With the advent of advanced business intelligence tools, calculating KPIs has become automated and simplified.
Until recently, calculating Key Performance Indicators (KPIs) was a manual task for distributors, and was often delegated to the finance team, as financial statements were typically referenced as the source values for the calculations. Traditionally, distributors would publish the KPIs to the executive and management teams as part of month-end reporting (along with the financial statements). Certain transaction types were not factored into, or out of, calculating the KPIs, resulting in miscalculations. In addition, transactional KPIs were rarely calculated or published. (Financial KPIs reflect the strength and health of the distributor’s financial statements, while transactional KPIs reflect the business volume being handled by the employees.)
Some progressive distributors did calculate and publish KPIs more broadly, and pursued a KPI improvement program. But when such an initiative was undertaken, the employees were rarely educated on how a KPI is calculated or what an individual employee could do to improve it. Most employees had no visibility into the KPI data or how the KPIs were trending. And if a KPI reporting board was utilized, it was not often refreshed, sometimes leading to a perception by the employees that the data was stale and the program had lost momentum.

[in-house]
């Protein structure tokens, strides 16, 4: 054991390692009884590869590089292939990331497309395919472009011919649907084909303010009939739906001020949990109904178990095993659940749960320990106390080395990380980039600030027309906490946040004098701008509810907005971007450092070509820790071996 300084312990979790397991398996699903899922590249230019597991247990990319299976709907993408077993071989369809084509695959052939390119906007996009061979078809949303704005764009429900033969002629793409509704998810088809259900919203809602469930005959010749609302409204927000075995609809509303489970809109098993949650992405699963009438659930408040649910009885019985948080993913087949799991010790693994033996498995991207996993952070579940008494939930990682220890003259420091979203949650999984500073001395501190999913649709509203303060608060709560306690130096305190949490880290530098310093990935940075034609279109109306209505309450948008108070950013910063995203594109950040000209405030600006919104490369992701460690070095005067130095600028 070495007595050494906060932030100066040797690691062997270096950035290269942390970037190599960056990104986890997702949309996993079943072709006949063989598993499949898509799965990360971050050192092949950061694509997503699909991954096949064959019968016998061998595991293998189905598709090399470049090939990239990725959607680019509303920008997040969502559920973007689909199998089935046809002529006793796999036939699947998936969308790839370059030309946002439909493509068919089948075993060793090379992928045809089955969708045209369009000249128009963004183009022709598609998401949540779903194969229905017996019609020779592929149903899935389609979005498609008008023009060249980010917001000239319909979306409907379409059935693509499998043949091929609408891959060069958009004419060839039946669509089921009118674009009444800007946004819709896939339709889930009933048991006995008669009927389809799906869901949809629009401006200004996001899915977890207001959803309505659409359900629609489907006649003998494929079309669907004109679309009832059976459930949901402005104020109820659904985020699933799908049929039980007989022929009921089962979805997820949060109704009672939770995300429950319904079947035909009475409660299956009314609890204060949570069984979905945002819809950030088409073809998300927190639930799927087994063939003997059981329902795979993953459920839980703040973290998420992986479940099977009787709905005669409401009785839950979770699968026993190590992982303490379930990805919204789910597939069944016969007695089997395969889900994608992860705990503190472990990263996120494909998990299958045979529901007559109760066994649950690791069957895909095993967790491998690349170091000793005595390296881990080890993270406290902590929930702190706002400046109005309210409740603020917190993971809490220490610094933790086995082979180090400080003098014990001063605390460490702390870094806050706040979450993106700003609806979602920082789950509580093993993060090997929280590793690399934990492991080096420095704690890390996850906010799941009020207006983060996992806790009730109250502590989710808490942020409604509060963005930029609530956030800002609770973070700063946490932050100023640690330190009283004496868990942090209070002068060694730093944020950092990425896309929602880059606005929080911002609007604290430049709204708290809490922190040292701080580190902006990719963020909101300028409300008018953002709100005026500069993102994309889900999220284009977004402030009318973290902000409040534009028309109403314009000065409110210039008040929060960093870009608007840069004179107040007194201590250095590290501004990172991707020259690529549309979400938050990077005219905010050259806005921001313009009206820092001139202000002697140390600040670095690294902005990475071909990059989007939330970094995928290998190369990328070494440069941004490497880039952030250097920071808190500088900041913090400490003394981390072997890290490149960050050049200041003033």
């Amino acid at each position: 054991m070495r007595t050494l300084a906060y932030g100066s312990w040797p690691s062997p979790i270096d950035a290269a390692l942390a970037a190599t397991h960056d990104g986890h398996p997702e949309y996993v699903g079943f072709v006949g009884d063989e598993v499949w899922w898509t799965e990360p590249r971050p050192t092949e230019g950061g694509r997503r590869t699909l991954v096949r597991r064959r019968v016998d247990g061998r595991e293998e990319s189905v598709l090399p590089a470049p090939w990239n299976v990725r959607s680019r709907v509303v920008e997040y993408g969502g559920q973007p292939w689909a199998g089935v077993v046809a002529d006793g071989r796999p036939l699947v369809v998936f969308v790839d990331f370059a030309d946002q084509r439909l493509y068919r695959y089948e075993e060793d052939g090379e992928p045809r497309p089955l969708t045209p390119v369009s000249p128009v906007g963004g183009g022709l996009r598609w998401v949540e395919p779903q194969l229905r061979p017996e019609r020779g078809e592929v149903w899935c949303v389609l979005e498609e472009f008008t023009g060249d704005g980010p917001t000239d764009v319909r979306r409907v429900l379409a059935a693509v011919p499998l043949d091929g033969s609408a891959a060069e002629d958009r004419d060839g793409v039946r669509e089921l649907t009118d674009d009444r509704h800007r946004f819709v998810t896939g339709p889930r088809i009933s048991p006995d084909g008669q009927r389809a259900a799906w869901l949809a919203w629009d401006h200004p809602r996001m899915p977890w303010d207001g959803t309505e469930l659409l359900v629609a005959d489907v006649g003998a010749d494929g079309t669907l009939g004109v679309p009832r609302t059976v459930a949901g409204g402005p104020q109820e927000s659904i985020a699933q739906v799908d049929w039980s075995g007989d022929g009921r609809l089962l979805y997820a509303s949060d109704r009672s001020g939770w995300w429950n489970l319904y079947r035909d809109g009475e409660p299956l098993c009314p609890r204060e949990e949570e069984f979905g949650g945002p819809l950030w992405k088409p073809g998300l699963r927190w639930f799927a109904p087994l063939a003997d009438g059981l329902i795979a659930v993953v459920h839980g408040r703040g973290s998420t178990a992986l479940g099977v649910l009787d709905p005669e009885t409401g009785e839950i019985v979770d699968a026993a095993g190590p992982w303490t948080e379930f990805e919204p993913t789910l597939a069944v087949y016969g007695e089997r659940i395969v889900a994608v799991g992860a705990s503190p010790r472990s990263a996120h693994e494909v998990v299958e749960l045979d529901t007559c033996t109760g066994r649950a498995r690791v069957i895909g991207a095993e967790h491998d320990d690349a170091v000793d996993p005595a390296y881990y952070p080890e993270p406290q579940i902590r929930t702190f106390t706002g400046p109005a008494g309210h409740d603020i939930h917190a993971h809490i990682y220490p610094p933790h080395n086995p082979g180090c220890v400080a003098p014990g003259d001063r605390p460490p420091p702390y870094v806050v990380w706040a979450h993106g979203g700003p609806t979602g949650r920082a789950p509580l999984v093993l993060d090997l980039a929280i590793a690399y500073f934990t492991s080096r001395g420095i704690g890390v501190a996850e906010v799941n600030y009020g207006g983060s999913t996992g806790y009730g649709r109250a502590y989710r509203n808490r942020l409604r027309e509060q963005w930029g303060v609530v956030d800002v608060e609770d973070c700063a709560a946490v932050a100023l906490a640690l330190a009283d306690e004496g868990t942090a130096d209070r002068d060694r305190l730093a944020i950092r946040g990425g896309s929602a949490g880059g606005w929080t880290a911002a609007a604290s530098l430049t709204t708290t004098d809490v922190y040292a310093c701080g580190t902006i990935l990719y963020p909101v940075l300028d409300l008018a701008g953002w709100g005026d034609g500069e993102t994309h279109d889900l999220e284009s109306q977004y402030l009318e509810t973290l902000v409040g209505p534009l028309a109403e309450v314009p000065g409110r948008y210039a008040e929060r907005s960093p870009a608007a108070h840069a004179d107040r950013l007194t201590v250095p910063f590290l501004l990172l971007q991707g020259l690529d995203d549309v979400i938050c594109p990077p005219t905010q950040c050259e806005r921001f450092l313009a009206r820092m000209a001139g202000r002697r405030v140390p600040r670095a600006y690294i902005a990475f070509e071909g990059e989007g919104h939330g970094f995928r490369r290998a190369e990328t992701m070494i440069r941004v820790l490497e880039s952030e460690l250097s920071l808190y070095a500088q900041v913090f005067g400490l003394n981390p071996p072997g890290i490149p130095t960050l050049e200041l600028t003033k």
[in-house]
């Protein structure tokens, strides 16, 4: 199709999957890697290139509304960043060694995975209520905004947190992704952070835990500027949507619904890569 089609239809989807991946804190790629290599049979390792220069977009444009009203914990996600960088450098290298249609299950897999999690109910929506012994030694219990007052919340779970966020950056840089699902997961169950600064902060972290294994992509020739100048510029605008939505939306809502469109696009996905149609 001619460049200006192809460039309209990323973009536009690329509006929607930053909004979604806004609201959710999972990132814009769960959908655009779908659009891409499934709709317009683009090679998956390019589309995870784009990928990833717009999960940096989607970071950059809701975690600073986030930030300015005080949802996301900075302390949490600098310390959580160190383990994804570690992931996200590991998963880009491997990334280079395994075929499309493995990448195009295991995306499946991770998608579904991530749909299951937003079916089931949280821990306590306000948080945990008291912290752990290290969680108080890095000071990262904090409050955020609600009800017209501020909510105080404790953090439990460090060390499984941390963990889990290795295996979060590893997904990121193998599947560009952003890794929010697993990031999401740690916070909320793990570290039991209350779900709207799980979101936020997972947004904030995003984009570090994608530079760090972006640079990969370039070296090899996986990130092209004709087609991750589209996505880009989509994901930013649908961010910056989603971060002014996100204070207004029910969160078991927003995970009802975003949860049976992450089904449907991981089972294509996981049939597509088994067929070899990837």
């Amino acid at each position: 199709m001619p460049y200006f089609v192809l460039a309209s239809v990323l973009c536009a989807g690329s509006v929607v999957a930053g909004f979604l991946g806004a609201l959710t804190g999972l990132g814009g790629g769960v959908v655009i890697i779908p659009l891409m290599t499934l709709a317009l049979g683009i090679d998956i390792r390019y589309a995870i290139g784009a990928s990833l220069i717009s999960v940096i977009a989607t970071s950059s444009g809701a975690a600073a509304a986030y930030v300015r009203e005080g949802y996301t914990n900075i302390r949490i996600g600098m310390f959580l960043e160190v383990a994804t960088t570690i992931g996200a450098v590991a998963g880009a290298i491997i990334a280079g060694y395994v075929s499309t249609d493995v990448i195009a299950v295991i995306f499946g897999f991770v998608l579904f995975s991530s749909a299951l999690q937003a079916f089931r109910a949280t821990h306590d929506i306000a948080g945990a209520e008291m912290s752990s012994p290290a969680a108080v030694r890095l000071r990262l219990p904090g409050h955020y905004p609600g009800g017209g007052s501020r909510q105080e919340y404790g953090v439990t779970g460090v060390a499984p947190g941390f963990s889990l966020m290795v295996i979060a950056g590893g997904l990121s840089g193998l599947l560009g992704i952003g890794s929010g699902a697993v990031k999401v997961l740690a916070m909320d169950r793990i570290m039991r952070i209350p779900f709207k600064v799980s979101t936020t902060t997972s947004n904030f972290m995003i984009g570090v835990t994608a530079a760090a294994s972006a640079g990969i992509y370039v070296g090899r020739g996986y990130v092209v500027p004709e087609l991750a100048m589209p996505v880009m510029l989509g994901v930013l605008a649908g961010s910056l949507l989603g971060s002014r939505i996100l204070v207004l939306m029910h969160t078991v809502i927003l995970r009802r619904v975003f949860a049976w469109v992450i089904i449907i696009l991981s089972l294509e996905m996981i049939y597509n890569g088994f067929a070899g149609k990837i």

With the advent of advanced business intelligence tools, calculating KPIs has become automated and simplified. The more advanced software providers are offering business intelligence tools via SaaS (Software as a Service), so that distributors have access to the KPI calculations without needing to invest in hardware, software, or IT resources to manage the tools.
Factors in Calculating KPIs
KPIs generally will not show meaningful differences on a daily basis, and are often misinterpreted if they are reviewed every day. For instance, if a distributor received a large stock shipment from a supplier, and had less than average sales, it would seem that their inventory turns were lower than normal. Calculating and displaying KPI trends weekly or monthly better depicts the general health of the distributor.
When performing KPI calculations, you should consider the source data and the transactions that post to the source data. For instance, an inventory turns calculation is COGS/Average Inventory (over a specified time period). If the time period is one month, and the average inventory value for the distributor is $12M, then the average for the KPI calculation would be $1M. If the COGS source value included direct/drop shipments from the supplier to the end customer, bypassing the distributor, then the distributor’s inventory value is not posted. As a result, the inventory turns would be miscalculated.
Conversely, when calculating Accounts Payable Turnover, direct shipments should be included. A/P Turnover is calculated by COGS/Average Accounts Payable Balance (over a specified time period), and is a reflection of how quickly the distributor is paying their vendor invoices.